Monday, December 28, 2009

Holidays

This is a picture of my family, which was made into a christmas tree ornament by a neighbour we knew when I was growing up. My gorgeous baby sister is missing, as she wasn't born until like ten years later, but I love this photo anyway. Mom looks so happy, Dad looks confident and handsome* and My brother is innocent, smiling and cute, a far cry from the driven, competitive, hard-core Badass he has become today. I'm the girl climbing the tree in the background.



I can still remember the day the photo was taken, and I can still remember the way the bark of the birch tree in the front yard smelled and would leave my skin and clothes dusted in flaky white Birch dust. The woman who took the picture shares my name (was I named after her? I don't remember) and she stiched and embroidered my mother a shirt a million years ago. I stole the shirt from mom, and wear it all the time, because it makes me think of mom, and the woman she was before we, as kids with incessant demands and unrelenting selfishness made her a Mom-Person. Your Identity; the ultimate sacrifice of motherhood.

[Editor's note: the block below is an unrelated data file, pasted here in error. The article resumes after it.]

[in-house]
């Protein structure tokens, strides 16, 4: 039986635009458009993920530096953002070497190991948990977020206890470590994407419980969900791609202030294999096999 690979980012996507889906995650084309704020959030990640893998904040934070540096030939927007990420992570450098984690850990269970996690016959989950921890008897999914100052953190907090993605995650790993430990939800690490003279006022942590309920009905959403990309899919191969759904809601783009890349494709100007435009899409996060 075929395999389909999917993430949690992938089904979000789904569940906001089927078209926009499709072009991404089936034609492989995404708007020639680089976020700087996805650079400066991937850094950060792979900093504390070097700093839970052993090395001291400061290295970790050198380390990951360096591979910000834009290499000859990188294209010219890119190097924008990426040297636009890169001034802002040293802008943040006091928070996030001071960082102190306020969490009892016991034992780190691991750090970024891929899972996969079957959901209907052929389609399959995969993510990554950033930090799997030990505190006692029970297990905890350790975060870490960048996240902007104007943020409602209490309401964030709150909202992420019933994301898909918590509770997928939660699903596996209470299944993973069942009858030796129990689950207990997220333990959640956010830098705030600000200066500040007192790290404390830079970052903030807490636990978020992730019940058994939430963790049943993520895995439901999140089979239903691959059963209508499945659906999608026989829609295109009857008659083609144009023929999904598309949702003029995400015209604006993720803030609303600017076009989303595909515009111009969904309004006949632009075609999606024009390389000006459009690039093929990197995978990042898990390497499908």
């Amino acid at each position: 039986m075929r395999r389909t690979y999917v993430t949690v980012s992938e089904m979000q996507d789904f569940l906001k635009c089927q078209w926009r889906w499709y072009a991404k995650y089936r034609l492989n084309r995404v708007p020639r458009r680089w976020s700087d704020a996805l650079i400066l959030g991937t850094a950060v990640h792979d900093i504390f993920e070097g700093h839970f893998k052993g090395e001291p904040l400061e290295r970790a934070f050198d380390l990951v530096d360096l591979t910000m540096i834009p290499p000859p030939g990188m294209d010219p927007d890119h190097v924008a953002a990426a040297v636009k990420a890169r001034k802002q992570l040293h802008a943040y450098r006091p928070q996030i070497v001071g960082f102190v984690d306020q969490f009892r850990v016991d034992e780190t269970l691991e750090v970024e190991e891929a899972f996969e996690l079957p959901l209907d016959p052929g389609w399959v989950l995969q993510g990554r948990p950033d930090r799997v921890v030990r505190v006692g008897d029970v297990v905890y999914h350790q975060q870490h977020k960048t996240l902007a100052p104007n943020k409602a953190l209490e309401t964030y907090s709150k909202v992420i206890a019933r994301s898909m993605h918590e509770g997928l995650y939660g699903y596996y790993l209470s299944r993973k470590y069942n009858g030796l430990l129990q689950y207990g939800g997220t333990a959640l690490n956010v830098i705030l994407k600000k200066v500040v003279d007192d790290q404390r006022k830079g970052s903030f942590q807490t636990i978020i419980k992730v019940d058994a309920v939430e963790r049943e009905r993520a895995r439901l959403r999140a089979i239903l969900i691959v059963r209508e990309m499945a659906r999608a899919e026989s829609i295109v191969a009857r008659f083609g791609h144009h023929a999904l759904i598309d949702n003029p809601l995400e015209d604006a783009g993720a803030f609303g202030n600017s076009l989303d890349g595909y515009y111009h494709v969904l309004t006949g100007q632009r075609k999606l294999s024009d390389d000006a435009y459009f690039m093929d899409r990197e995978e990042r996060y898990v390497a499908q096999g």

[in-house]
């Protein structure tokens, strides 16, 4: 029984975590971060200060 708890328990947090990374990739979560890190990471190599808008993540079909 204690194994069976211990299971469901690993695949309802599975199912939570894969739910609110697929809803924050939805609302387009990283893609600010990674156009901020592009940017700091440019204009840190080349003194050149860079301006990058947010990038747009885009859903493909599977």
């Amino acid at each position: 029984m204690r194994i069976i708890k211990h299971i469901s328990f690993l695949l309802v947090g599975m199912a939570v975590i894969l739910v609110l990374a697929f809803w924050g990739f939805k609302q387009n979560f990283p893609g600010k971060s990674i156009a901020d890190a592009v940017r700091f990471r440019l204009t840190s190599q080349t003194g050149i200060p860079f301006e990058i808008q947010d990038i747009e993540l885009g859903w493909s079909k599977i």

Now that my sister is safely off in Grad School, and flashing through her exams like a freight train (Straight A's!!!) Mom and Dad are tentatively finding their feet and rediscovering whatever it is that the people they were before we arrived might look like now. We give them grief, make cruel jokes about mid-life crisis etc.. but secretly, we are thrilled for them.

A blog post about other stuff, and how (some but not all) Omani's celebrate Christmas, soon.

* and that beard fantastic, no?

Monday, December 21, 2009

An Open Letter to the Times Of Oman

Dear Sir,

I must vehemently disagree with the viewpoints presented in Fahad Al Ghadani's article (Need for Dress Code at Beaches, Times Of Oman 19/12/09). I, for one, would like to see more foreign women in inappropriate clothing and revealing swim suits on our beaches and in our shops. The scantily clad western tourists provide me and thousands of other young men with hours of entertainment weekly, as well as what is, likely, our only current opportunity to interact with a real semi-naked woman.

Given the lack of any suitable entertainment options for young Omani men in the capital and villages, Girl-watching keeps many of us busy and out of trouble, when otherwise idle hands could turn to crime. It is also worth noting that the revealingly dressed tourists are assisting in confirming the useful stereotype that western women are skanky and easy. On Behalf of young Omani Men everywhere, I beg of you, please do not encourage such dress codes on the beaches.

-Said Al Sardi
AKA Subruban Muscat

Monday, December 14, 2009

Detroit, city of choice for discerning people like Me and Stone

Over Eid, Stone and I went to Detroit, leaving the baby in the care of mom, dad, and the housemaids. We had an absolutely fantastic time. Detroit is one of the coolest cities in America, full of the nicest people I have ever had the pleasure of meeting. We went there for the first time last summer, and liked it so much we bought an apartment downtown.